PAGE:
When I read Edwards-Stuart J’s judgment in Hyder v Carillion, two things struck me:
- The court saying that it is the decision of the adjudicator that is binding, not his reasoning.
- The question an adjudicator should ask himself as to whether he should share or put his approach or interpretation to the parties?
This post considers the first point. I’ll save the second, “walking a tightrope” point, for another day.
Reasons do not bind
The Scheme for Construction Contracts 1998 does not require an adjudicator to give reasons, unless one of the parties requests them. They almost always do.
It is also the case that a defect in the adjudicator’s reasoning will rarely provide a basis to resist enforcement of the adjudicator’s decision. As Clerk LJ said in Gillies Ramsey Diamond v PJW Enterprises  BLR 48, a challenge will only succeed if the reasons are “so incoherent that it is impossible for the reasonable reader to make sense of them”.
What’s in the decision?
In Hyder, Edwards-Stuart J suggested that when considering the question, “what does the decision of the adjudicator” mean, one could look at a simple example. If the adjudicator decides A owes £X to B, it is clear that the adjudicator’s decision is that A owes a quantified sum of money to B. But if the money was owed to B because B was entitled to an extension of time and prolongation costs, he said that the period of the extension of time would also be part of the decision and binding on the parties (how else would the prolongation costs be calculated?).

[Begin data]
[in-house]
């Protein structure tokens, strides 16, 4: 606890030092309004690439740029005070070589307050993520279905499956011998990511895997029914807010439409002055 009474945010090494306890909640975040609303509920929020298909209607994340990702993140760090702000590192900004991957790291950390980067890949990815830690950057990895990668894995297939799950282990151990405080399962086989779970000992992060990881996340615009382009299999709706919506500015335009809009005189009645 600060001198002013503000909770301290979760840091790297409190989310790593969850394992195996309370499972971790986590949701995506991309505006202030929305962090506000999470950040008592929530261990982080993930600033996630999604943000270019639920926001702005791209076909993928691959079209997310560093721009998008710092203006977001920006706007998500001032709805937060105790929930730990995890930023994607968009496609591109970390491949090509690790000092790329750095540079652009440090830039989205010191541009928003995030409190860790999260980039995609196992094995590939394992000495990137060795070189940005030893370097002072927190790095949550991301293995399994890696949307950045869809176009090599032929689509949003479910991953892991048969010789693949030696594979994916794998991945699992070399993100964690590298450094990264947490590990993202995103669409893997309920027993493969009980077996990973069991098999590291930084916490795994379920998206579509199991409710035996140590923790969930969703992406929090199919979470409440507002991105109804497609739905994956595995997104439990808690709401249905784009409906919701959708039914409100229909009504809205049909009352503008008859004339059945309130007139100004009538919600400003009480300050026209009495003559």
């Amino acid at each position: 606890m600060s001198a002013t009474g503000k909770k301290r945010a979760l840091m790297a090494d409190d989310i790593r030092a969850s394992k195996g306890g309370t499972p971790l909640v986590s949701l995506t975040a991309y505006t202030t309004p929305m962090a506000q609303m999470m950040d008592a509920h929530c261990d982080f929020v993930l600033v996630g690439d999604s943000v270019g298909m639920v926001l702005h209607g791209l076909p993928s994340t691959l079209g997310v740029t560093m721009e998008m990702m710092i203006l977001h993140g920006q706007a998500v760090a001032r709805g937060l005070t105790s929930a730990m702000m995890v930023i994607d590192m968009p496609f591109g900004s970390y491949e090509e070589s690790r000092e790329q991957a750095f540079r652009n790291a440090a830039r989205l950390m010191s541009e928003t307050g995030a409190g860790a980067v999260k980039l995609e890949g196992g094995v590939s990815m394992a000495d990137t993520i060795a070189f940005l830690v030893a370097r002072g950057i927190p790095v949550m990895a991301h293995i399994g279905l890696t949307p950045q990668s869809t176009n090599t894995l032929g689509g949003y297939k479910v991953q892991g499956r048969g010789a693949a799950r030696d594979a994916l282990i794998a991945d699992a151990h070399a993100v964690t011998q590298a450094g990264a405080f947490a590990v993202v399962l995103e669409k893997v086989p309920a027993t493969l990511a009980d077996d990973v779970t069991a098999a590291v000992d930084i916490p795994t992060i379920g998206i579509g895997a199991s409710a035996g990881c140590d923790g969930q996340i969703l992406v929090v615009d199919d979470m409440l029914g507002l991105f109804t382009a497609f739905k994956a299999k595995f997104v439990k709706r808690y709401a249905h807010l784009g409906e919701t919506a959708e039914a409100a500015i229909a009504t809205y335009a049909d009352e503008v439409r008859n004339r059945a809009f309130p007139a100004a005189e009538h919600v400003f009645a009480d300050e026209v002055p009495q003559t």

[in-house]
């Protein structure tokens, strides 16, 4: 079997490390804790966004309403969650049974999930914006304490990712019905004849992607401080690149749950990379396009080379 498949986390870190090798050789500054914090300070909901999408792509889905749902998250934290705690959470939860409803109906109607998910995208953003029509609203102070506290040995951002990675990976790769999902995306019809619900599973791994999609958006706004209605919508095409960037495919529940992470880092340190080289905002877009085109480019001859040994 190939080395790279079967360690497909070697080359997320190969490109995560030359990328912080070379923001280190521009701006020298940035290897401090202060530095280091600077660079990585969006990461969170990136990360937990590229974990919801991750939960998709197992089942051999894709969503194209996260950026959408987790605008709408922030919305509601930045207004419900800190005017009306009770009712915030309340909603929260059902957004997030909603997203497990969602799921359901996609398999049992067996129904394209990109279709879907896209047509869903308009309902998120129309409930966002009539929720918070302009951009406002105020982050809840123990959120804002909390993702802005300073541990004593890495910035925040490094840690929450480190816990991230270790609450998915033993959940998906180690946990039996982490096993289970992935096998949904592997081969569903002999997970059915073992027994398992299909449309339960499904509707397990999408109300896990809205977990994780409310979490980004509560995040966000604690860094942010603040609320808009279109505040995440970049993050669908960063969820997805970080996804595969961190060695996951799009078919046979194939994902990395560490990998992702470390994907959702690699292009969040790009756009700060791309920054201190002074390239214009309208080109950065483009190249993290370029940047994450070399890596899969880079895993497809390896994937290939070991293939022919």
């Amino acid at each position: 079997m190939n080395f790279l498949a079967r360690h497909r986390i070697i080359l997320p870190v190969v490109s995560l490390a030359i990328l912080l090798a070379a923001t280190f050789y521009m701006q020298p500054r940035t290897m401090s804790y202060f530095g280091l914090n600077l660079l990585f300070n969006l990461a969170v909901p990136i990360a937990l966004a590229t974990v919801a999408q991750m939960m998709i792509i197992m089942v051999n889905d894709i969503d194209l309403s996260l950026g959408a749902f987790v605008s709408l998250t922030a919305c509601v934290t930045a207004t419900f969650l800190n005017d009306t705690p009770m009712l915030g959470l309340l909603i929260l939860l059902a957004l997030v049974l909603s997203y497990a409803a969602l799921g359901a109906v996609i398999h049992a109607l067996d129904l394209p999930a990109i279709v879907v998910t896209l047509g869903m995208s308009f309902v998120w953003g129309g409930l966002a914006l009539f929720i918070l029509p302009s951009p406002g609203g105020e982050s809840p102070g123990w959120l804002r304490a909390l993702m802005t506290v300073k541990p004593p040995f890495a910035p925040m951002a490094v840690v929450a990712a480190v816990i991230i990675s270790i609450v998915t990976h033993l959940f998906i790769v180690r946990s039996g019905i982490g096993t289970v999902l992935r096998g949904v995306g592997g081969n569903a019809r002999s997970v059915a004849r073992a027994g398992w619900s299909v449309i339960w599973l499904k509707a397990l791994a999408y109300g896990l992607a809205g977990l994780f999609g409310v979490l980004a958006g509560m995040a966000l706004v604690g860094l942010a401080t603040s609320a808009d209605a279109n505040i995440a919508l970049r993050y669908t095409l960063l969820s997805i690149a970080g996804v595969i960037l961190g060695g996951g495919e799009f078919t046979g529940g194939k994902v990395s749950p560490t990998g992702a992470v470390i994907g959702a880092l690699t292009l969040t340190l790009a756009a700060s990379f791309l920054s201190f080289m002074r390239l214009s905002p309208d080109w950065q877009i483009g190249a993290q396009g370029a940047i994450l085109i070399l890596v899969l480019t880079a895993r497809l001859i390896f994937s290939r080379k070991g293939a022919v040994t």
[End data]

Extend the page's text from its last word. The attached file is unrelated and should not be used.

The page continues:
He concluded that an adjudicator’s decision consists of:
- The actual award.
- “…any other finding in relation to the rights of the parties that forms an essential component of or basis for that award”.
It is hard to disagree with this but, in practice, things aren’t as black and white as this example. Often it is hard to interpret what exactly an “essential component” is. For example, in WH Malcolm Ltd, Re Judicial Review, the Scottish court distinguished the first adjudicator’s reasoning from her decision, with the second adjudicator bound only by the decision and not the reasoning. This meant that the first adjudicator’s views on a method of measurement, SMM7, did not bind the second adjudicator.
At the time, I said that I thought the first adjudicator’s finding made on SMM7 would be relevant to the question of valuation and/or the question of whether a sum was due. I appreciate the court disagreed with me and found otherwise. I wonder whether, after Hyder, that would still be the case.
In Hyder, Edwards-Stuart J held that the adjudicator’s calculation of the Target Cost was not part of his decision, and so did not bind the parties in any future adjudication. Going forward, neither party is prevented from adjudicating either the pain/gain share they think they are entitled to, or the correctness of the adjudicator’s calculation of the Target Cost.
I try to keep things simple. I only make a finding on a point if it is in issue and it is relevant to the matter I’m deciding. So, if I need to interpret the contract because it is in issue, then I expect my decision and findings on that to form part of my decision. In contrast, if I include findings that do not need to be there, I fully expect that they will not form part of my decision and will not be binding on the parties.
See, it is all just shades of grey!